So, how can the proposed provincial regulations impact our market?
The general opinion out there is that foreign buyers do not make up enough our our market for the tax to have a major impact and even if they did, there are so many exceptions to the tax that it just doesn’t have the teeth to make a fundamental difference.
As with any government involvement there is always the fundamental question of what are the consequences of intervening in the free market? Can regulations aimed to help actually harm? Or can they help make the market a fairer place for all? Time will tell. In the meantime, here is what’s on deck:
- Expanding rent control to all private rental units as condos were exempt
- Introduce legislation to standardize language in rental leases and make other changes to the Residential Tenancies Act
- Making sure multi-residential apartment buildings are charged property taxes at similar rates to other residential properties
- A $125-million program over five years “to further encourage the construction of new rental apartment buildings”
- Introducing a 15-per-cent “Non-Resident Speculation Tax” in the Greater Golden Horseshoe region
- Partnering with the Canada Revenue Agency to strengthen reporting requirements and make sure taxes are paid on real-estate purchases and sales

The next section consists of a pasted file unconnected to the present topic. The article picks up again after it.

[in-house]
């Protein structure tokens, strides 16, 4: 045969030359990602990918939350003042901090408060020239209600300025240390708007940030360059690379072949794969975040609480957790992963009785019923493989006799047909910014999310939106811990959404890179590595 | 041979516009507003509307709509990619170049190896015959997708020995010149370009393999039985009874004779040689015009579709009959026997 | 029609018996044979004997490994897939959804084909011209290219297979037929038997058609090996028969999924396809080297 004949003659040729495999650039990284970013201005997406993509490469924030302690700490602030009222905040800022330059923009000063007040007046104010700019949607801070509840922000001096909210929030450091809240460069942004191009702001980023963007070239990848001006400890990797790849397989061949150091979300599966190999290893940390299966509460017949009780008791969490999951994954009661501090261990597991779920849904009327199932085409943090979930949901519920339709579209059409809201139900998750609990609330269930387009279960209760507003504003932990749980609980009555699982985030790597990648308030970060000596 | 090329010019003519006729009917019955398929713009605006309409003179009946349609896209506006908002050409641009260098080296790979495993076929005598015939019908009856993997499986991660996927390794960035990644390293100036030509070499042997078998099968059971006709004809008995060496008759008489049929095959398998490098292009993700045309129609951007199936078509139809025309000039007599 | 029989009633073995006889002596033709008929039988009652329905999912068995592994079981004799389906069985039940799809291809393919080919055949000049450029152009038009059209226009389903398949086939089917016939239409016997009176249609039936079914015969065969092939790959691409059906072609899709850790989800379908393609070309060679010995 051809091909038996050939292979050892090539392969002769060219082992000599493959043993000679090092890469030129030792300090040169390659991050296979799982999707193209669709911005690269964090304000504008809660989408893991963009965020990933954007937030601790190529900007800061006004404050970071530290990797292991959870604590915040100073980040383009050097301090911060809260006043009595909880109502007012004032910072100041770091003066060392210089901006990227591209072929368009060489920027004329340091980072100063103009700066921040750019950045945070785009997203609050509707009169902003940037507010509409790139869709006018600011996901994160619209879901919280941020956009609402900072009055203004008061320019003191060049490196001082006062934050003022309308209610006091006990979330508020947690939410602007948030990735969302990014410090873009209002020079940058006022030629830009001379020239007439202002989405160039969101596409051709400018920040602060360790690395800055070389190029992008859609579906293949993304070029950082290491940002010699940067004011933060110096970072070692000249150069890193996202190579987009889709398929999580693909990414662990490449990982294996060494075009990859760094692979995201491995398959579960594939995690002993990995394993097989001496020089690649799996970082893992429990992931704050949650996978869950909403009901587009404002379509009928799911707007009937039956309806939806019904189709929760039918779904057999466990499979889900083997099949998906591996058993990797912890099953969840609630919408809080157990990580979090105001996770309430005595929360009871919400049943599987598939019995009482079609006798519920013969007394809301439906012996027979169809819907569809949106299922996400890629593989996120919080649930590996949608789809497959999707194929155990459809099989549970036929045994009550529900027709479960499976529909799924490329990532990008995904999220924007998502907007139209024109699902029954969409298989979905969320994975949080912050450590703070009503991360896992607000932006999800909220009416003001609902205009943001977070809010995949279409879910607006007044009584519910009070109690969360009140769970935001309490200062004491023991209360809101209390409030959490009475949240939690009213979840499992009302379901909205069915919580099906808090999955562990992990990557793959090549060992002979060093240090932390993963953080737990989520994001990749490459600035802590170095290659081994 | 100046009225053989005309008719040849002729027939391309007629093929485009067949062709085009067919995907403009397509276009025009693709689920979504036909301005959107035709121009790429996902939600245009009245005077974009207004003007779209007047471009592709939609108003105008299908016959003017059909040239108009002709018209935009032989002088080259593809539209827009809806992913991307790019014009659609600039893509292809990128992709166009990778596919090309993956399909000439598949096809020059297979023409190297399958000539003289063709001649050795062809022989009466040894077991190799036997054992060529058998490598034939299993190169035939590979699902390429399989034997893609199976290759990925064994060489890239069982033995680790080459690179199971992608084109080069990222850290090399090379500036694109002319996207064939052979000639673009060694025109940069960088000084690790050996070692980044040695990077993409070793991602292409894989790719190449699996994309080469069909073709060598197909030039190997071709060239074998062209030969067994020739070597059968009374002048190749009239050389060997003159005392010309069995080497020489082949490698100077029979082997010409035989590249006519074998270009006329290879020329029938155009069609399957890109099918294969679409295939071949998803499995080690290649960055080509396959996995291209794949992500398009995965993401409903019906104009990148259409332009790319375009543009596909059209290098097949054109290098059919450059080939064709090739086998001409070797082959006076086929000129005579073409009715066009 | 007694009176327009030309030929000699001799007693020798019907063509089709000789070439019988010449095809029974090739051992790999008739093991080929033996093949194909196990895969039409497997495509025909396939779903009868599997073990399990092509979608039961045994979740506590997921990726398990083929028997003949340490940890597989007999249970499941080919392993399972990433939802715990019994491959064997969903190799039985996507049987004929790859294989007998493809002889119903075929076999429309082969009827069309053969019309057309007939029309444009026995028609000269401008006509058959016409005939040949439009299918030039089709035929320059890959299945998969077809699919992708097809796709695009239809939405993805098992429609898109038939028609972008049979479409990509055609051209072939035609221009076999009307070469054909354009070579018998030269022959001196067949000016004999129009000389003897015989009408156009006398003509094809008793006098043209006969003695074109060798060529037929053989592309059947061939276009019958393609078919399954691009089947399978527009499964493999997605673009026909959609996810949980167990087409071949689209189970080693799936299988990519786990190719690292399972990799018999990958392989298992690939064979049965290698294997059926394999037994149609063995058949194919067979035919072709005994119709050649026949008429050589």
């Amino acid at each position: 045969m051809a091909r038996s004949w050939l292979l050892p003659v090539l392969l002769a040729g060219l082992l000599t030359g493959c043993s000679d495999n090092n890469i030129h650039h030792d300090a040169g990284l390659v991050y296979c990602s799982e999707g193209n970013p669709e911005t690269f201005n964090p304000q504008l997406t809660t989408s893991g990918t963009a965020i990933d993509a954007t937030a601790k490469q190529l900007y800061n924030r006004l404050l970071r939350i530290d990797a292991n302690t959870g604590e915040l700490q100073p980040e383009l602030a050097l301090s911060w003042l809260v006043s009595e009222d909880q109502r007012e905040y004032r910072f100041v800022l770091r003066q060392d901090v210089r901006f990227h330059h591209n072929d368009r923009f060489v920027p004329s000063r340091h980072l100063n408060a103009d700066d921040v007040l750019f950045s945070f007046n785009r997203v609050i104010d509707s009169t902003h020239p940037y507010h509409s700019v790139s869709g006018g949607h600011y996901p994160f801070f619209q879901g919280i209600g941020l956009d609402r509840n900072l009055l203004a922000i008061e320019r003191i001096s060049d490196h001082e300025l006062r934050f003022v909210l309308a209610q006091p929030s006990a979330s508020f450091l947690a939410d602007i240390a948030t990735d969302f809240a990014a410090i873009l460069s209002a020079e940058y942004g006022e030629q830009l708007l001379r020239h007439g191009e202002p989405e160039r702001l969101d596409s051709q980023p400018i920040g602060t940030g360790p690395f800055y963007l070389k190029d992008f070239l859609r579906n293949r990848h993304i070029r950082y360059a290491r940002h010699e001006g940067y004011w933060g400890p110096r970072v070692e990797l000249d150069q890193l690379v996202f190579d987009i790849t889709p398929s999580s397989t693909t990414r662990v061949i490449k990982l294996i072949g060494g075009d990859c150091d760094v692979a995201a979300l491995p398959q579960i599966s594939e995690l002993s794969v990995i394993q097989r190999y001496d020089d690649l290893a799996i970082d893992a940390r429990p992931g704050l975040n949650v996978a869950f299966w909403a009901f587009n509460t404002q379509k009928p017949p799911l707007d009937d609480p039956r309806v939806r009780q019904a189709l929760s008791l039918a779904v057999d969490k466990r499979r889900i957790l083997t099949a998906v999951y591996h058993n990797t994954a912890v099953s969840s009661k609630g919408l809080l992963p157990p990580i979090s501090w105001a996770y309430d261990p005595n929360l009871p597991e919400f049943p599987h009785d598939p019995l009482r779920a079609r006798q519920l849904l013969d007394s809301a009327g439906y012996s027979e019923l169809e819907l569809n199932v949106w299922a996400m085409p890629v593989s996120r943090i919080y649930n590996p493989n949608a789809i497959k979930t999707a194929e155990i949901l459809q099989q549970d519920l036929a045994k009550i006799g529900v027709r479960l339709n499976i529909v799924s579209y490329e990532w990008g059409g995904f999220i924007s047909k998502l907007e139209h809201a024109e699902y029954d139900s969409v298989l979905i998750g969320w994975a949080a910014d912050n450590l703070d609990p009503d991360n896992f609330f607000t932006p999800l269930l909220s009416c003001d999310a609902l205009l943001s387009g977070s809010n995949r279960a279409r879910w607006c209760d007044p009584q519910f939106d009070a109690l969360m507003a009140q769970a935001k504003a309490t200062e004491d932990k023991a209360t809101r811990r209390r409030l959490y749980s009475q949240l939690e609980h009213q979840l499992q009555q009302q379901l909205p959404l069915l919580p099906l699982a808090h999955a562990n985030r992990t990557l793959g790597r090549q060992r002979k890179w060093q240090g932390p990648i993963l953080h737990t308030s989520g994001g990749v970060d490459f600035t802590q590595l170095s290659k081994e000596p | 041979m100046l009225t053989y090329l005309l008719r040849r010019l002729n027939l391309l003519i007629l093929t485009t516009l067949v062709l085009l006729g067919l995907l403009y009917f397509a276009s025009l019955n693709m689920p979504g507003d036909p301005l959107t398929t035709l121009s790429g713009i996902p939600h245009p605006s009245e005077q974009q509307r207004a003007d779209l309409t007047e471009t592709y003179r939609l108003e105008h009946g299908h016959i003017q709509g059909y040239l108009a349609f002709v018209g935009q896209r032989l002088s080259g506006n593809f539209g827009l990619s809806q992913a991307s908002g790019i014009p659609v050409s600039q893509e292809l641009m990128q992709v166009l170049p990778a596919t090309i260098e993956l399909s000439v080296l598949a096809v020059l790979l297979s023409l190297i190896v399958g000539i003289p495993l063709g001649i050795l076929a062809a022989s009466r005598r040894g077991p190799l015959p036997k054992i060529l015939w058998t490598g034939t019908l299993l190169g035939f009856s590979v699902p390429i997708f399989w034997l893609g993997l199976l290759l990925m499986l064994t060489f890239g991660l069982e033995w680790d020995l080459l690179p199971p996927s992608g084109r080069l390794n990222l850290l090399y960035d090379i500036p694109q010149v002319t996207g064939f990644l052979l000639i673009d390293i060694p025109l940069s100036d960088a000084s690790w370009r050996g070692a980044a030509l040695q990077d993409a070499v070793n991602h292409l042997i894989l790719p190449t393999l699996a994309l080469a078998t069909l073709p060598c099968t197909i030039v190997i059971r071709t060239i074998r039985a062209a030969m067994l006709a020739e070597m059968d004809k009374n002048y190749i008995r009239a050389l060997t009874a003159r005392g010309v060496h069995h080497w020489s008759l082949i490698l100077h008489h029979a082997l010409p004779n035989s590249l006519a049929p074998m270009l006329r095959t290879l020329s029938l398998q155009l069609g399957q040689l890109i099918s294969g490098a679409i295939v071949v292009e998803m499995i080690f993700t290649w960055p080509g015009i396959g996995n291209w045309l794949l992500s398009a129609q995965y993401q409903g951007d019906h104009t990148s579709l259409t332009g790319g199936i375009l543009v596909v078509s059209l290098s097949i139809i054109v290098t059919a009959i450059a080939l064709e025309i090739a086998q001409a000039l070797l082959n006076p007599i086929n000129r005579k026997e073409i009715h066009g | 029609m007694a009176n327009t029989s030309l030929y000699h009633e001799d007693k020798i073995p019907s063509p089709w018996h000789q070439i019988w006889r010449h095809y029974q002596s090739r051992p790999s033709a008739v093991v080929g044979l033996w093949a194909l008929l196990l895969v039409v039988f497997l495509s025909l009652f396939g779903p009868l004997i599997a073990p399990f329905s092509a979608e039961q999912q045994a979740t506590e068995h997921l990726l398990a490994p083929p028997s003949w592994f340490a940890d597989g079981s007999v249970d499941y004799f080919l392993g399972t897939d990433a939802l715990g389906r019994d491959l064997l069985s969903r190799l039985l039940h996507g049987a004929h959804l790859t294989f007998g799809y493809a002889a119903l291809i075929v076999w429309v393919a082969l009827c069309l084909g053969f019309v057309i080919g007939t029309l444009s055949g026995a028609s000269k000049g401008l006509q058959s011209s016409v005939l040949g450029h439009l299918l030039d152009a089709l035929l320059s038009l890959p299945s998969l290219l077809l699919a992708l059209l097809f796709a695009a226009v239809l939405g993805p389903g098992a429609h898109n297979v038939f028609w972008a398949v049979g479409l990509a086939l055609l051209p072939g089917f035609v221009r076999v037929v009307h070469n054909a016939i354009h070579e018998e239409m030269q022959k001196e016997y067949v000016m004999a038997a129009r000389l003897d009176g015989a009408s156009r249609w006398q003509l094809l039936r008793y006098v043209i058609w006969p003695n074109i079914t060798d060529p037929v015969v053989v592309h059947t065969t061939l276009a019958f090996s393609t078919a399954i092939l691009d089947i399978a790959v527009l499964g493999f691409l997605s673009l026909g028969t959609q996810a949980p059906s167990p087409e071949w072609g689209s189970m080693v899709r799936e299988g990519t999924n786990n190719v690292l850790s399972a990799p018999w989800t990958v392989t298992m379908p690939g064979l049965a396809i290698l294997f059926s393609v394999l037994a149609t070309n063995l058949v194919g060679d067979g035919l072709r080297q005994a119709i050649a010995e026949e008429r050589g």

- Working to understand and tackle real-estate practices that allow “paper flipping” and other speculation
- Reviewing rules for real-estate agents to ensure that consumers are fairly represented
- Introducing legislation to let Toronto “and potentially other municipalities” introduce vacancy taxes
- Create new market housing and affordable-housing units with surplus provincial land
- Creating a “Housing Supply Team” to identify obstacles to housing developments and work with developers and municipalities to address them
- Establishing a group to advise the government on the housing market and the effects of the newly announced changes
- Educating consumers on their rights in real-estate transactions
- Giving municipalities “flexibility” to use property taxes to fuel development
- Overhauling standards for elevator repair
- An updated Growth Plan with municipalities to address density and “an appropriate range of unit sizes”
* Source: Globe and Mail April 22, 2017